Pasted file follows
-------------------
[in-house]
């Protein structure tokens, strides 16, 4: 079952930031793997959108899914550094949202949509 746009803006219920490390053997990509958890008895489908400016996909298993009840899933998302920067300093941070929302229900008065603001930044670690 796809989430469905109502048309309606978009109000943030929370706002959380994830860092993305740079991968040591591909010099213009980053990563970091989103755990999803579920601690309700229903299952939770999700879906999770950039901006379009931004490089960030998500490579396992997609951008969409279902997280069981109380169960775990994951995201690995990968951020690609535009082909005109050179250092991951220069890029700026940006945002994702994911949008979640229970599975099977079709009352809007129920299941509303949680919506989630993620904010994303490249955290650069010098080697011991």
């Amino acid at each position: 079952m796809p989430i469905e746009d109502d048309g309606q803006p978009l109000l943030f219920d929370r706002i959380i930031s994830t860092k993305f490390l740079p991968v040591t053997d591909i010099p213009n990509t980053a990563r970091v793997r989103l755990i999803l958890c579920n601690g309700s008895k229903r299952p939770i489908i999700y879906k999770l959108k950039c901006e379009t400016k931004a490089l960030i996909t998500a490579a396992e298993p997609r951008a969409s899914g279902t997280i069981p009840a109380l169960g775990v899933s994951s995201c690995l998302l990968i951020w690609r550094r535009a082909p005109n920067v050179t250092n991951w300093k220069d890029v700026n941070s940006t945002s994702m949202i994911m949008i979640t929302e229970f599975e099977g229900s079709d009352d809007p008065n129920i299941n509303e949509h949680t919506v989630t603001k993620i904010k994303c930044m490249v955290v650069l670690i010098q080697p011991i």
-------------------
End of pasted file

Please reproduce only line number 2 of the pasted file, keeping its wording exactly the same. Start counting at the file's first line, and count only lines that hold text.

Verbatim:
């Protein structure tokens, strides 16, 4: 079952930031793997959108899914550094949202949509 746009803006219920490390053997990509958890008895489908400016996909298993009840899933998302920067300093941070929302229900008065603001930044670690 796809989430469905109502048309309606978009109000943030929370706002959380994830860092993305740079991968040591591909010099213009980053990563970091989103755990999803579920601690309700229903299952939770999700879906999770950039901006379009931004490089960030998500490579396992997609951008969409279902997280069981109380169960775990994951995201690995990968951020690609535009082909005109050179250092991951220069890029700026940006945002994702994911949008979640229970599975099977079709009352809007129920299941509303949680919506989630993620904010994303490249955290650069010098080697011991």